Amnesty International India’s recent and third report on Public Safety Act is yet another addition in the pile of the action-awaiting fact-finding exercise in Kashmir. Between rights campaign and the unbending state stance, the “lawless law” continues to have its unremitting run in the valley.
Back in 2011, when Amnesty International India had released its first report on the ‘lawless’ Public Safety Act (PSA) in Jammu and Kashmir, it had floated some spine-chilling revelations. Fifteen months later in October 2012, again, it had released a report stating how the draconian law ‘still’ operates in the same way.
Lately, on June 12, 2019, as it once again documented the ‘tyranny’ of law in its third-such report, not much, still, seems to have changed: neither the law, nor the general headlines of the report – but only its characters and the references.
In its 70-page report that the Amnesty had first released after studying 600 PSA cases, it exposed the ‘lawless law’ in a way that the then chief minister Omar Abdullah had as well acknowledged it, saying that the report ‘won’t be thrown into the dustbin’ and that the suggestions would be looked into.
Eight years down the line, there hasn’t been much change in the political narratives, as all of Abdullah’s political campaigns, lately going to the 2019 elections, have revolved highly around the promise – ‘elect me to power and I will scrap the law [PSA].’
For Amnesty, however, nothing much seems to have changed in the valley.
The rights body’s presser on June 12 in capital Srinagar was denied by the State citing the ‘prevailing law and order situation’. Ironically, it reflected the report’s scream over the ‘misuse’ of law under the similar narrative.
In its latest findings, Amnesty has as well noted: “(The law) provides a vague and over-board understanding of ‘public order’.”
While in 2011 the HR watchdog had kicked off its report narrating the story of Hurriyat leader Shabir Shah who has been long shackled by the draconian law, in 2019, it focussed on renowned activist Khurram Parvez, further stating his case to be ‘one of many thousands…(under) vague grounds and without due diligence’.
Truly, thousands of these cases, as analysed by the rights body since 2011-2019, do look like the same old script, while as only the identities have changed – quite literally.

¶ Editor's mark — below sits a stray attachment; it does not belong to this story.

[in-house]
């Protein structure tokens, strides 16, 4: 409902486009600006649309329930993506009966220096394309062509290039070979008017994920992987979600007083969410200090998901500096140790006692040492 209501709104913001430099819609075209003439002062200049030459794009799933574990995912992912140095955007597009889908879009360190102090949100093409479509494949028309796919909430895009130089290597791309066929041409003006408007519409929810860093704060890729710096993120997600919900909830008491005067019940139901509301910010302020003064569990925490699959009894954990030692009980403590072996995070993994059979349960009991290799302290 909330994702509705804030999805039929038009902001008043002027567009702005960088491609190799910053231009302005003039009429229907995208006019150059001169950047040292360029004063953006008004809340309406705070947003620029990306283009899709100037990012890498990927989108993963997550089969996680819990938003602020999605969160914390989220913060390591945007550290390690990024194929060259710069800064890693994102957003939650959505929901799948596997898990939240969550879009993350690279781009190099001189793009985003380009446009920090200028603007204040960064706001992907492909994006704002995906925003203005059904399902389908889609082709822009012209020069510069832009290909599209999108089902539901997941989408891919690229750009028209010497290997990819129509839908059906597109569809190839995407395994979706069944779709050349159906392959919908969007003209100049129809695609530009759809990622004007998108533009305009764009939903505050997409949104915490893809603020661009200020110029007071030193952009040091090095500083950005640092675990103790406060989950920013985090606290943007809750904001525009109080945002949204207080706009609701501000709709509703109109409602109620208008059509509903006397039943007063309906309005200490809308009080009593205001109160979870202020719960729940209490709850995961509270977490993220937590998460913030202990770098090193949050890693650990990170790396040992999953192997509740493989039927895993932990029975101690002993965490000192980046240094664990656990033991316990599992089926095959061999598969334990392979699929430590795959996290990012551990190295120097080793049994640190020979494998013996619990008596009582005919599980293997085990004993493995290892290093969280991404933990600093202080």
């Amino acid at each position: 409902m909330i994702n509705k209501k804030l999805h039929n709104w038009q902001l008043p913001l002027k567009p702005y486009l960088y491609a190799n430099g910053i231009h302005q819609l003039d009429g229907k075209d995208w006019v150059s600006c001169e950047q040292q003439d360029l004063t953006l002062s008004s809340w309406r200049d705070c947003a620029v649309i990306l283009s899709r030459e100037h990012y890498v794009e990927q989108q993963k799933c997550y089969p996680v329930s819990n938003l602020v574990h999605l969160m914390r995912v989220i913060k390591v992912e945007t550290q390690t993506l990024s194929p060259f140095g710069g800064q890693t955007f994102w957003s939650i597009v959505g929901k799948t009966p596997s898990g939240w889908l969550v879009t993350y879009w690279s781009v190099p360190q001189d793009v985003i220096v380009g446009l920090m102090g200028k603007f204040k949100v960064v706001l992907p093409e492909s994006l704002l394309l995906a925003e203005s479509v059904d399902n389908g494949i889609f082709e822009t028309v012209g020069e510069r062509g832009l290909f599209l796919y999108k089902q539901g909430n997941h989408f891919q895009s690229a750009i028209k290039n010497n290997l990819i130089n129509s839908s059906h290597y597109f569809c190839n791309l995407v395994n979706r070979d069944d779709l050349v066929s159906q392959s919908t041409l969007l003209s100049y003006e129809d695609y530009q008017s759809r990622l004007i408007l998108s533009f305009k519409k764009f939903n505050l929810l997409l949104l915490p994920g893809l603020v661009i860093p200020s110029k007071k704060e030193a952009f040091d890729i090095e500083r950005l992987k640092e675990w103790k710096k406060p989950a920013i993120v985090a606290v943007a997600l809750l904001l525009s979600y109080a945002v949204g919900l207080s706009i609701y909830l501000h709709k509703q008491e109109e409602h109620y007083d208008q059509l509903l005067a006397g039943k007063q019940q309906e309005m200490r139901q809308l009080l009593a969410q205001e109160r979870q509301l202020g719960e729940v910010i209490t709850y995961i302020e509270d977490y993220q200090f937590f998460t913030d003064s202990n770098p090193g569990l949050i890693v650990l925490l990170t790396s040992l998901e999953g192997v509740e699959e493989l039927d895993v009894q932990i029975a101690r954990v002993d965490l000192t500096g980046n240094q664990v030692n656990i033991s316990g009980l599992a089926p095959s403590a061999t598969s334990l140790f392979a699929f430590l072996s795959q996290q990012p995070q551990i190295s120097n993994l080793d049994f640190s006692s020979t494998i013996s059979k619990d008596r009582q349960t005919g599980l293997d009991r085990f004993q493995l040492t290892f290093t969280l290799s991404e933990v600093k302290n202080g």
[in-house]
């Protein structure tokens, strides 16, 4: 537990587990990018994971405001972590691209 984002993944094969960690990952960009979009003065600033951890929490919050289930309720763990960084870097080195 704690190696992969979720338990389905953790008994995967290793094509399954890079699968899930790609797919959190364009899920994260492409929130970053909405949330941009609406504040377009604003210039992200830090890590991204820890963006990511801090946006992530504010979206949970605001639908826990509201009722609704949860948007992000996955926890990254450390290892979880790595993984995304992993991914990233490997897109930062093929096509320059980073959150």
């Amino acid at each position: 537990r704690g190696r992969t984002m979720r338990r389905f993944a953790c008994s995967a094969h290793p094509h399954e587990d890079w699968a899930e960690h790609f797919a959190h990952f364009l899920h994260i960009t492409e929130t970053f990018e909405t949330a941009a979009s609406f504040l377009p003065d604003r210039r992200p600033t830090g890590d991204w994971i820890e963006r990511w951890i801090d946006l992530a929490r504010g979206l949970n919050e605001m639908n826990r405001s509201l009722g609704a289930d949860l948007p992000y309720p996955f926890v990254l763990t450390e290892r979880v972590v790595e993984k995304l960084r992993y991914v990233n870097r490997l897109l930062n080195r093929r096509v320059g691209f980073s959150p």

“In some cases,” the report revealed, “…ambiguous grounds for detention are accompanied by allegations that are surprisingly similar in tone and wording.”
The rights body has well substantiated its claims with the individual cases of six detainees from north Kashmir’s Baramulla, wherein they were held at police check-points with alleged letter-pads of ‘armed groups on their person’.
Sharing the case of one Mohammed Sidiq Lone, it instanced: “He was detained on two separate occasions under the PSA for allegedly carrying Jaish-e-Mohammed letter pads, once in July 2016 and again in October 2017 (at which time, Lone says, he was already in custody).”
“Even if it is assumed,” the report further read, “that armed groups publish letter-pads with their names on them, mere possession of a letter-pad does not constitute a criminal offense, let alone amount to evidence of a crime yet to be committed. Moreover, the striking similarity of these allegations and the way they are worded, raises concerns that they may have been fabricated.”
Barring this, the 2019 report covers more-or-less the same subjects as Amnesty’s previous reports, like for instance, the failure of authorities, vague grounds, detentions of minors, misuse of the criminal justice system, illegal detention despite bail or acquittal, revolving-door detentions and the failure of judiciary.
Amnesty’s new report indeed reflects how the ‘lawless law’ continue to remain where it was – unhurt, and ‘still lifeless’.
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